... a shepherd's vision of differences imperceptible. He knew his candles apart, up to the colour of the flame, and would still have known them had their positions all been changed. To other imaginations they might stand for other things—that they should stand for something to be hushed before was all he desired; but he was intensely conscious of the personal note of each and of the distinguishable way it contributed to the concert. There were hours at which he almost caught himself ...
— The Altar of the Dead • Henry James

... road that ran along the sea front of the village: on the one side were the cottages, scattered and huddled, on the other the shore and ocean wide outstretched. He would walk straight across this road until he felt the sand under his feet; there stand for a few moments facing the sea, and, with nostrils distended, breathing deep breaths of the air from the northeast; then turn and walk back to Meg Partan's kitchen, to resume his ministration of light. These his sallies were so frequent, and his absences so short, that a more serene temper than ...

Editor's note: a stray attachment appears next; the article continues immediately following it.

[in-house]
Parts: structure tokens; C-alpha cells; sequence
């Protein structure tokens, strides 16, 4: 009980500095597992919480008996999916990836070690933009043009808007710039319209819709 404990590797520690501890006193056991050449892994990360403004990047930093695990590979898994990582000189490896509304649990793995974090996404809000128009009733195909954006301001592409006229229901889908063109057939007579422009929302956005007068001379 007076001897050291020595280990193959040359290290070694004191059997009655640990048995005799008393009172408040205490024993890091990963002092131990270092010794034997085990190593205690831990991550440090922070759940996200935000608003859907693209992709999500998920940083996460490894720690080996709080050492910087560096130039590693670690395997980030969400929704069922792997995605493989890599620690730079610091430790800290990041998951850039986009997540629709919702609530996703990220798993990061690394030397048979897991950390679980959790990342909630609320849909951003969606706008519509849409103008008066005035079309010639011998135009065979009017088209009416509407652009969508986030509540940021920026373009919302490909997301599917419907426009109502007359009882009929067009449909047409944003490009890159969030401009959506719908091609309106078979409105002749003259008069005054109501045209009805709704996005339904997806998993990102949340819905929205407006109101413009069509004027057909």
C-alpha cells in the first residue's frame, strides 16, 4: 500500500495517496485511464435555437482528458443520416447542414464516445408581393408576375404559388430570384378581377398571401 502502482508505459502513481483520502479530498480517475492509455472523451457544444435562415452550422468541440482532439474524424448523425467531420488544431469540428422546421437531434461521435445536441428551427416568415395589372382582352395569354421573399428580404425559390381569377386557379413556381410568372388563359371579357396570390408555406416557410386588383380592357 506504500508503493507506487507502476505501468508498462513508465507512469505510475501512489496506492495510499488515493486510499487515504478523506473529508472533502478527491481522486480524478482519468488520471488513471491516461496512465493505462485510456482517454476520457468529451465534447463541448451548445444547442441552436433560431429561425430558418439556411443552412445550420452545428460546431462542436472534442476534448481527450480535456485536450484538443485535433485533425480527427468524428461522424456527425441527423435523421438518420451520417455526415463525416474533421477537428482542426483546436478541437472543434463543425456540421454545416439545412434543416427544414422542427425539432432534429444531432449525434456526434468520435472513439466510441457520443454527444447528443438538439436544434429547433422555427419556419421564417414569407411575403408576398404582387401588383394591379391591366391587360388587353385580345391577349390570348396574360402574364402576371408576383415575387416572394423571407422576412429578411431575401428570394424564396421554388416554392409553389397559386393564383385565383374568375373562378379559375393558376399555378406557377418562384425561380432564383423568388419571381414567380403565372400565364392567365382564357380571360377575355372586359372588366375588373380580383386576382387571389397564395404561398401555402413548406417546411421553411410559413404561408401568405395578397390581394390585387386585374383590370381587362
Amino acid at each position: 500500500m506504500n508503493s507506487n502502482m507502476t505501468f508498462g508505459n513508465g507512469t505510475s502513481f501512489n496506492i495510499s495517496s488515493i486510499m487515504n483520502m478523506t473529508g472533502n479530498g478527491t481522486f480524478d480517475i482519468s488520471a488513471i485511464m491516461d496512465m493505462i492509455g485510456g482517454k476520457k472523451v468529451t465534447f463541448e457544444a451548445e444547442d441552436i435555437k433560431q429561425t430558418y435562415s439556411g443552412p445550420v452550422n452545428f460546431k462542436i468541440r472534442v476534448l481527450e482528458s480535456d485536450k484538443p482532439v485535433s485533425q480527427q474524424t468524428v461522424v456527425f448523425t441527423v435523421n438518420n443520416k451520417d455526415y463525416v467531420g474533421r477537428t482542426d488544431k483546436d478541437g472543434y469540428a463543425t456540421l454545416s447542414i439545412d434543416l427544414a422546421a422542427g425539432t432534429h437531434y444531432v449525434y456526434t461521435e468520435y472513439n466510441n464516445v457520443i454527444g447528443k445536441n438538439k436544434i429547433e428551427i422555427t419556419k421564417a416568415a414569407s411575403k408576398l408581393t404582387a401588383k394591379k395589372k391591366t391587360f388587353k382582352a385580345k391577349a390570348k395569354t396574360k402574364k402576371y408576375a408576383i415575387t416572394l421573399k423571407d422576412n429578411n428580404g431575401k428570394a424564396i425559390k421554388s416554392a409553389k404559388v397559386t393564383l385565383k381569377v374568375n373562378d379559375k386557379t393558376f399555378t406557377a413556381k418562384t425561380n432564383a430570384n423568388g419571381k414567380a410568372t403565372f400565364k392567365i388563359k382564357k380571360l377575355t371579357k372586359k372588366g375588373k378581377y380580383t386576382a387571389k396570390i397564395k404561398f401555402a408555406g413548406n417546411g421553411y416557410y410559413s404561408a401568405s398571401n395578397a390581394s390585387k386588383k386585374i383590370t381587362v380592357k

— The Marquis of Lossie • George MacDonald

... the slow course of time into degenerate practices; we have no false gods; man, sir, here, is man in all his dignity. We fought for that or nothing. Here am I, sir,' said the General, setting up his umbrella to represent himself, and a villanous-looking umbrella it was; a very bad counter to stand for the sterling coin of his benevolence, 'here am I with grey hairs sir, and a moral sense. Would I, with my principles, invest capital in this speculation if I didn't think it full of hopes and chances for ...
— Life And Adventures Of Martin Chuzzlewit • Charles Dickens

... well, be back to supper before sunset. You will take the other canoe, with Bryan, Massan, Oolibuck, and Ma-istequan, and proceed down the opposite side of the river a short way. Examine the shores there, and above the island; see whether there be any place better than where we stand for a permanent residence; and at night we shall compare notes. My wife and Eda shall remain in camp under the care of Oostesimow ...